Paul Arzens started out as a painter, but hated to sell his work, so he turned to industrial design instead. A working six-speed automatic transmission he invented narrowly missed being adapted for use by Peugeot.
Later, he designed a body for a Buick chassis he called La Baleine (The Whale). Though overlarge and ungainly looking, The Whale was a radical body style for 1938, predicting the curved windshields and smooth, flow-through fenders that dominated car design from the 1950s onward.
Repressive, resource limited WWII Paris was not a friendly place for motorists. Gasoline was scarce, cars were a luxury, and horse carts were pressed into delivery service. In 1942, Arzens saw an opportunity to engineer his own solution and set to work, hand forming a bulbous aluminum and Plexiglas “Egg” (“L’Oeuf) on his own electric-powered, three-wheeled chassis.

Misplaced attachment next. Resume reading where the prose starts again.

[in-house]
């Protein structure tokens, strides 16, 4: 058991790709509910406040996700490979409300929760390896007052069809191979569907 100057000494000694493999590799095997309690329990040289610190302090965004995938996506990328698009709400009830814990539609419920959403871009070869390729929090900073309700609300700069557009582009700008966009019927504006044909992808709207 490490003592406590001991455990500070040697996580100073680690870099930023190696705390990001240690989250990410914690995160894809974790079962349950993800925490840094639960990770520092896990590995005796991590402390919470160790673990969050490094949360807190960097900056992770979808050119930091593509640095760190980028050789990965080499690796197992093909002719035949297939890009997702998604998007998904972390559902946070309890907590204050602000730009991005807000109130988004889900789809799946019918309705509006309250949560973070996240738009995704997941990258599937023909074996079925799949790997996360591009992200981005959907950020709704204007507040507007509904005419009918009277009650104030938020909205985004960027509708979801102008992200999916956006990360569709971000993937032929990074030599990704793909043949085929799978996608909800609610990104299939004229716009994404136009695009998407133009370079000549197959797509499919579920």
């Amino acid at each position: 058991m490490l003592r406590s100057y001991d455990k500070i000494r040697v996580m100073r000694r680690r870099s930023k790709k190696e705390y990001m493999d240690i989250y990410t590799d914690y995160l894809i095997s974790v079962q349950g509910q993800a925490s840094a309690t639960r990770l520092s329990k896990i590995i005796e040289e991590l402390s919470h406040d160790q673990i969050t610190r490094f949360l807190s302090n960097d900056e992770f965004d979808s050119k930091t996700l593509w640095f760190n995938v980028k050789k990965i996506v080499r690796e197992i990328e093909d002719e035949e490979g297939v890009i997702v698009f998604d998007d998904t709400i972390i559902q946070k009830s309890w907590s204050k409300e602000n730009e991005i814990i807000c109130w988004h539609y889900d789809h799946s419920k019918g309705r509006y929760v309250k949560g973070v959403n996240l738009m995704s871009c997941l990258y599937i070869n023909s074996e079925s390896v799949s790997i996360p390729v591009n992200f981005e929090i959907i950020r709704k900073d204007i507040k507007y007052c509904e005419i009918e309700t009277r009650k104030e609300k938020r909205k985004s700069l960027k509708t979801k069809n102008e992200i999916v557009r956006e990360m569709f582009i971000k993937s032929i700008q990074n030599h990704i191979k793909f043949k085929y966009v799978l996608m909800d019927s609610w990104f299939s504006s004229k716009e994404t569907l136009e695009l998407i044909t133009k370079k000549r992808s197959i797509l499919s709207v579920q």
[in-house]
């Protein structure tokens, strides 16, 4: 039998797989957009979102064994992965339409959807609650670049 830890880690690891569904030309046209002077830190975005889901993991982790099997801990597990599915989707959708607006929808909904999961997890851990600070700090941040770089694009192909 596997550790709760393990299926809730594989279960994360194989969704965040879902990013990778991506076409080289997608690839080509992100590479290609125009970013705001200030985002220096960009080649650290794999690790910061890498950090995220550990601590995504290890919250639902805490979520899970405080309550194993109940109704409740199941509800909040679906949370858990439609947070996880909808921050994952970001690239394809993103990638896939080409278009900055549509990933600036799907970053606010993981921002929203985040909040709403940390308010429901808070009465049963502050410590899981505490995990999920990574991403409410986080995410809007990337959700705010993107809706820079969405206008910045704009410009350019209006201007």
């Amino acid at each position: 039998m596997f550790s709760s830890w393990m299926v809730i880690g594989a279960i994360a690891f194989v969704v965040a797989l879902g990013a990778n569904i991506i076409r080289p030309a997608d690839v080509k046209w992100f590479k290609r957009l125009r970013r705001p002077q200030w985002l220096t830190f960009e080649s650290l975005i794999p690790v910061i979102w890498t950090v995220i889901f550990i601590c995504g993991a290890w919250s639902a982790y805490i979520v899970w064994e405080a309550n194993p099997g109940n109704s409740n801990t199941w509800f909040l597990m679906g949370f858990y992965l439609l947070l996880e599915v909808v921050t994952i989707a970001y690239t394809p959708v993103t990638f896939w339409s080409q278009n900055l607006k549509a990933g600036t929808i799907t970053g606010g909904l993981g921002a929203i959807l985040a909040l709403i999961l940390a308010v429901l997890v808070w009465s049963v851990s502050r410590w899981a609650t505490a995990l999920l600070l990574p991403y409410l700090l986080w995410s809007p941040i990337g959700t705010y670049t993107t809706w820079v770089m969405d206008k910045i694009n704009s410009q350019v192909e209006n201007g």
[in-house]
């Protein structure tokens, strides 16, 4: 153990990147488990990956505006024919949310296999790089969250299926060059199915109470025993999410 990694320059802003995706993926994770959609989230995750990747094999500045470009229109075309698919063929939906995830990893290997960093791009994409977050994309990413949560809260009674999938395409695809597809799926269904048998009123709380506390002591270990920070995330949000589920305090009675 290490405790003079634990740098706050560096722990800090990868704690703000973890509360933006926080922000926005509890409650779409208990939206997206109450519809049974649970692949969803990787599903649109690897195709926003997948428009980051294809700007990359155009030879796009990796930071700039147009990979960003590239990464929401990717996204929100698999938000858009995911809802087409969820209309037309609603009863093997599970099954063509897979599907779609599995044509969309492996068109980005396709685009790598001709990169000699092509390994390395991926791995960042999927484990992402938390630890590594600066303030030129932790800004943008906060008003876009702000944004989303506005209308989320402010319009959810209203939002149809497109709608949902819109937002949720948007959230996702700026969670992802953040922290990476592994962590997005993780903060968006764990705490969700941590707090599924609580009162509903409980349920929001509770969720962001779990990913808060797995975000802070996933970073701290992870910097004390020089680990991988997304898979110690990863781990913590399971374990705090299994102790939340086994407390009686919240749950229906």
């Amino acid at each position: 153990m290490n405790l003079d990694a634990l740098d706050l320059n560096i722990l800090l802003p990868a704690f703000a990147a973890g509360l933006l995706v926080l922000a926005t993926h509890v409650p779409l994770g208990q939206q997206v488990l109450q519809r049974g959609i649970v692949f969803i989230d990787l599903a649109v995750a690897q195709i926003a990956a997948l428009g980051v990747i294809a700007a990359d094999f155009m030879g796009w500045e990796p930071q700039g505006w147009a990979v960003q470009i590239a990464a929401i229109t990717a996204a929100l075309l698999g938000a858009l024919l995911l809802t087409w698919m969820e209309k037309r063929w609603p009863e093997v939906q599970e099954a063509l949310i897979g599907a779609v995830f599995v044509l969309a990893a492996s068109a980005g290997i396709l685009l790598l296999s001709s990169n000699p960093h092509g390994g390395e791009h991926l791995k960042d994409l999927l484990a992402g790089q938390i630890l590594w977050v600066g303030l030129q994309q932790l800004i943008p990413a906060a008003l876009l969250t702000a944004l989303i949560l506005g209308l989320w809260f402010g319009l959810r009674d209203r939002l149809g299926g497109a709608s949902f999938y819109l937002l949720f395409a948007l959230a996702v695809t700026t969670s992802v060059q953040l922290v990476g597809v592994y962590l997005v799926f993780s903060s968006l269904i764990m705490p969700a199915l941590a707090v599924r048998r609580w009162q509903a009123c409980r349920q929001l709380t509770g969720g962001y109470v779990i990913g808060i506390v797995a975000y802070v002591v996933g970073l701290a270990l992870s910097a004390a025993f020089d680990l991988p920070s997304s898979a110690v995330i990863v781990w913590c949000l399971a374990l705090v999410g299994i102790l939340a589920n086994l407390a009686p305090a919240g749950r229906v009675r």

Under the eye of the Nazis, Arzens had created an innovative electric city car. With a total weight of less than 800 pounds, the Electric Egg boasted a range of 63 miles and a top speed of 44 M.P.H., respectable performance compared to the few alternatives available at the time.
Arzens cruised through the war years in his tiny aluminum and Plexiglas electric Egg. Then, after the close of hostilities, he set to work designing innovative railroad locomotives, including one that held a speed record from 1955 until the TGV bullet train debuted in 1981. Arzens remained a Parisian until his death at 87 in 1992. Today, his creations can be seen as permanent displays in museums there.
Written by Jim Cherry